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While a Single Payer healthcare system is on the table nationally (in the form of several bills, but perhaps more importantly, in the platforms of nearly all the top presumptive Democratic presidential nominees), the actual creation of such a system is perhaps more likely to be accomplished at the state level first, and it’s possible New York and California are tied for “most likely to succeed.” Even as some advocates caution that we should only fight for a national single payer plan, despite there being even less of a “pathway to victory” in the short-term, I see these campaigns as complimentary. Ambitious and aspiring New York State politicians are well-attuned to what constitutes “progressive” on the national scene, and it is to everyone’s advantage if supporting single payer is viewed as part of proving their credentials.

The Green New Deal Promises Peace and Progress. Will Nuclear Advocates Undermine it?

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The environmental policy centerpiece of the incoming Democratic House of Representatives is what’s now known as “The Green New Deal.” But it’s already hit deeply polarizing pushback from the old-line Democratic leadership. And it faces divisive jockeying over the future of nuclear power.

Anchoring an Argument

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Scott McLemee considers Leo R. Chavez's Anchor Babies and The Challenge of Birthright Citizenship, which makes clear how little has been added to the stock of anti-immigrant rhetoric over the past century.

Reports of the forcible separation of parents and children at the border by U.S. immigration authorities tell only part of the story of the violence now being directed against hard-won norms of civil society.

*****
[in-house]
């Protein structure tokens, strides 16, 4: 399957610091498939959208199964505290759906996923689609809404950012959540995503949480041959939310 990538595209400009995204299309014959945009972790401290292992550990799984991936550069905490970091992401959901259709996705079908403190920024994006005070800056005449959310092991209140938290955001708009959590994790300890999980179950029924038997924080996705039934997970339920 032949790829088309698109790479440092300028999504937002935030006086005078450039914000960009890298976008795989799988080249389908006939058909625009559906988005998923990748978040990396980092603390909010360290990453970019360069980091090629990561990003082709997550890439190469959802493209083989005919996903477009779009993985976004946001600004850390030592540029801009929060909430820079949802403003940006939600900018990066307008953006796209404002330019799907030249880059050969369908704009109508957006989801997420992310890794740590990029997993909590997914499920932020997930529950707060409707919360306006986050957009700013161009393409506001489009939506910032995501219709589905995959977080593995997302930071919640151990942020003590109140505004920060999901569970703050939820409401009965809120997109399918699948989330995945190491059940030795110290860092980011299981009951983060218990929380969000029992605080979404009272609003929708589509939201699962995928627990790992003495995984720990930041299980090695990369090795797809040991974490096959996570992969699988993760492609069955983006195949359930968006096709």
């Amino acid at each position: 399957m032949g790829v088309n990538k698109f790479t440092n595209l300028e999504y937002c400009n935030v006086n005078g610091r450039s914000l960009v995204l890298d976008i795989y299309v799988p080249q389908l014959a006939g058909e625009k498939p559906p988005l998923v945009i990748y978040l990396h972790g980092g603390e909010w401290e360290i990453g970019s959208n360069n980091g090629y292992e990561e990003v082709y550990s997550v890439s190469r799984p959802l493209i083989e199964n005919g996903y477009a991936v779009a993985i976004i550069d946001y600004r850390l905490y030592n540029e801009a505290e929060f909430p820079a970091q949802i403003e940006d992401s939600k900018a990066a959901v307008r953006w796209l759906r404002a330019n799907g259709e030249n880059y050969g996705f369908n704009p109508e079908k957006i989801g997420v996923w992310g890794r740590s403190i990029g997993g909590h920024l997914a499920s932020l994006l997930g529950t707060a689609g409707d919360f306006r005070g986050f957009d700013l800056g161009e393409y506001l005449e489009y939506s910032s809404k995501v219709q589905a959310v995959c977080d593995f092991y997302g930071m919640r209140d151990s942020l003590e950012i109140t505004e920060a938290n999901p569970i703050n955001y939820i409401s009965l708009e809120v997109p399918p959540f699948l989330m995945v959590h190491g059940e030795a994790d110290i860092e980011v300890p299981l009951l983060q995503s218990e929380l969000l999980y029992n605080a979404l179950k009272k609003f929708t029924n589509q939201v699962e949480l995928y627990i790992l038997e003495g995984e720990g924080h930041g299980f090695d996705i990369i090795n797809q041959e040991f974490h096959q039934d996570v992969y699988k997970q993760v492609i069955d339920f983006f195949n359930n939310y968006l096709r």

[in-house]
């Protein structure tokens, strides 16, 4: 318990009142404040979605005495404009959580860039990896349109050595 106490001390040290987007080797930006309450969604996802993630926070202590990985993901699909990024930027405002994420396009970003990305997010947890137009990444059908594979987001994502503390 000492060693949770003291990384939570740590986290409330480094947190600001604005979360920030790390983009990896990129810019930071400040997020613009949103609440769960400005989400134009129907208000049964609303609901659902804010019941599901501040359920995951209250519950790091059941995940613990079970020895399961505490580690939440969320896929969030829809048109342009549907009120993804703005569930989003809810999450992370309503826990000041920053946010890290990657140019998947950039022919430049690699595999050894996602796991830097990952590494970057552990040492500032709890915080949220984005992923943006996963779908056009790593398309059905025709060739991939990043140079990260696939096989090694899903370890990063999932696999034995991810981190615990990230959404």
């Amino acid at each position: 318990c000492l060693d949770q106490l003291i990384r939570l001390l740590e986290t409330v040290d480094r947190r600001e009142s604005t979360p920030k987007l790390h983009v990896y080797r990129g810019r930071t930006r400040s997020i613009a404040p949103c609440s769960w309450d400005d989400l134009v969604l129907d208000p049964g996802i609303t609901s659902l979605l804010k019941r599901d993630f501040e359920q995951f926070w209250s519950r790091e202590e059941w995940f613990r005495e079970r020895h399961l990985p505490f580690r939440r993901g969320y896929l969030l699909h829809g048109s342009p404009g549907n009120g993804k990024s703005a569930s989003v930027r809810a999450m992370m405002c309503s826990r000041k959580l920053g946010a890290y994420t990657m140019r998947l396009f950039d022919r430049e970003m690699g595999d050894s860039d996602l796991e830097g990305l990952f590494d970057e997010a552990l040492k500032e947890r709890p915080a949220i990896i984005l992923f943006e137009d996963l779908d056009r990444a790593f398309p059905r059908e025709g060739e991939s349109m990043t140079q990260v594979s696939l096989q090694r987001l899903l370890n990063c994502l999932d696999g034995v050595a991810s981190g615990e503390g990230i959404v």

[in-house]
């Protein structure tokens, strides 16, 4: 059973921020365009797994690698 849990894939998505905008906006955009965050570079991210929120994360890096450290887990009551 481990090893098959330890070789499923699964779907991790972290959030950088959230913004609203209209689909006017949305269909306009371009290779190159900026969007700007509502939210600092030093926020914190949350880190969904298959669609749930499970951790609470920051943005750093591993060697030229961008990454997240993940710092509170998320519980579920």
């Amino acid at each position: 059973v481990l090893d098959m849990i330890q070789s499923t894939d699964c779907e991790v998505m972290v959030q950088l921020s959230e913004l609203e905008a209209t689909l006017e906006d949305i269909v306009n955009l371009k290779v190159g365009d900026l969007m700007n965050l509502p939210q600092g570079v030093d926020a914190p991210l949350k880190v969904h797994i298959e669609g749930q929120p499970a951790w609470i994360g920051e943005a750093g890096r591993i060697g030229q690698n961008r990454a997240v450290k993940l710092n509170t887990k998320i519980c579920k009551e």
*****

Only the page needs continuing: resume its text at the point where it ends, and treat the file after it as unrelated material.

How NGOisation Provides Cover for the Murder of Shack Dwellers

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In South Africa ten members of a militant shack dwellers organisation have been assassinated in the past six years. Yet many progressive organisations have distanced themselves from these militants. Jared Sacks exposes the complicity of a mainstream NGO that could have played an important role defending the movement against these political assassinations. Sacks argues that when movements refuse co-optation, repression, including assassination, become necessary to maintain power.

The 2018 National Prison Strike: A Movement Making its Mark

ImageOn August 21st, forty-seven years after the assassination of key movement organizer and theoretician George Jackson, prisoners across the country have once again begun mobilizing. Ranging from sit-ins to work stoppages, boycotts to hunger strikes, their actions have followed a nationwide call for sentencing reform, improved living conditions, greater access to rehabilitative programming, and an end to what strike organizers call “modern day slavery.”

Why Graduate Unionization Matters Even More in the Age of Janus

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With the start of the new academic year underway, students and instructors will again enter into a millennia old relationship built on mentorship, trust and mutual respect. However, this school year, instructors will be walking into a very different classroom not because the this relationship has changed, but because the Supreme Court has signaled it does not politically support the casue of teachers advocating for working conditions that strengthen this bond.